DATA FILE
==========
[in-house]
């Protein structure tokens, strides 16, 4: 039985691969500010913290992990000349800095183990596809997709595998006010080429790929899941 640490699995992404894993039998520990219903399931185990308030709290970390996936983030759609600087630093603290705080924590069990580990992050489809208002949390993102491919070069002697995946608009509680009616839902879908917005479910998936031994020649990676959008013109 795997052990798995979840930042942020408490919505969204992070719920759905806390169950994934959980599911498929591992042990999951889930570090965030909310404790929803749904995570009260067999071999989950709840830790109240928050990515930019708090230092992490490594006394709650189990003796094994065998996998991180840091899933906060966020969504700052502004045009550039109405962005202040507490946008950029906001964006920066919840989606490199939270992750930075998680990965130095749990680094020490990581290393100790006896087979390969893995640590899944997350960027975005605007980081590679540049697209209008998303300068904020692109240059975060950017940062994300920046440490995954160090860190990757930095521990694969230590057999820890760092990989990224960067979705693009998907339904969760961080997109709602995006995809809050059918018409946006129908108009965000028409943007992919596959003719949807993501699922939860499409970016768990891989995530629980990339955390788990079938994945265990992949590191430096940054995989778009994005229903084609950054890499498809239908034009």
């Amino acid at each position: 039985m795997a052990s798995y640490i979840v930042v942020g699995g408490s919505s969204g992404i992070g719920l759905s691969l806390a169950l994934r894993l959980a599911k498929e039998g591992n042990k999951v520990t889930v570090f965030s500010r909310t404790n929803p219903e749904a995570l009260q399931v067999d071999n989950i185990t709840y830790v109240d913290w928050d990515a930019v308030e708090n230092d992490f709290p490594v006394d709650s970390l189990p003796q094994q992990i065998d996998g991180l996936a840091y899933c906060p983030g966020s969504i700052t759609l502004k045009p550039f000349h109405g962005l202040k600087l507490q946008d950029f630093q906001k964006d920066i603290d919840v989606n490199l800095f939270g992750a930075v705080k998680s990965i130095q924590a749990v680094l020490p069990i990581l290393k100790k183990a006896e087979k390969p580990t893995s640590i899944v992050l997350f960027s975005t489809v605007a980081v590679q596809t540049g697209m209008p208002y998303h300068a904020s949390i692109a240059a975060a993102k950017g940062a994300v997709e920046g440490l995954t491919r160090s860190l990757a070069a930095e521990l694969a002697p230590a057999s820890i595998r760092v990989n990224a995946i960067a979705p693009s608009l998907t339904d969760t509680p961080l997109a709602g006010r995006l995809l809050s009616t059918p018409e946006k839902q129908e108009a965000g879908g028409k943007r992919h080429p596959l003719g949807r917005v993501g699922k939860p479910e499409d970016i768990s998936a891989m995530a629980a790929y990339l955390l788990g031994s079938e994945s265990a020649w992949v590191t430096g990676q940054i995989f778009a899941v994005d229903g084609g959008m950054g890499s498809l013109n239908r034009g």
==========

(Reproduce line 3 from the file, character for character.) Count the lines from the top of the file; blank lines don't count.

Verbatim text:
């Amino acid at each position: 039985m795997a052990s798995y640490i979840v930042v942020g699995g408490s919505s969204g992404i992070g719920l759905s691969l806390a169950l994934r894993l959980a599911k498929e039998g591992n042990k999951v520990t889930v570090f965030s500010r909310t404790n929803p219903e749904a995570l009260q399931v067999d071999n989950i185990t709840y830790v109240d913290w928050d990515a930019v308030e708090n230092d992490f709290p490594v006394d709650s970390l189990p003796q094994q992990i065998d996998g991180l996936a840091y899933c906060p983030g966020s969504i700052t759609l502004k045009p550039f000349h109405g962005l202040k600087l507490q946008d950029f630093q906001k964006d920066i603290d919840v989606n490199l800095f939270g992750a930075v705080k998680s990965i130095q924590a749990v680094l020490p069990i990581l290393k100790k183990a006896e087979k390969p580990t893995s640590i899944v992050l997350f960027s975005t489809v605007a980081v590679q596809t540049g697209m209008p208002y998303h300068a904020s949390i692109a240059a975060a993102k950017g940062a994300v997709e920046g440490l995954t491919r160090s860190l990757a070069a930095e521990l694969a002697p230590a057999s820890i595998r760092v990989n990224a995946i960067a979705p693009s608009l998907t339904d969760t509680p961080l997109a709602g006010r995006l995809l809050s009616t059918p018409e946006k839902q129908e108009a965000g879908g028409k943007r992919h080429p596959l003719g949807r917005v993501g699922k939860p479910e499409d970016i768990s998936a891989m995530a629980a790929y990339l955390l788990g031994s079938e994945s265990a020649w992949v590191t430096g990676q940054i995989f778009a899941v994005d229903g084609g959008m950054g890499s498809l013109n239908r034009g």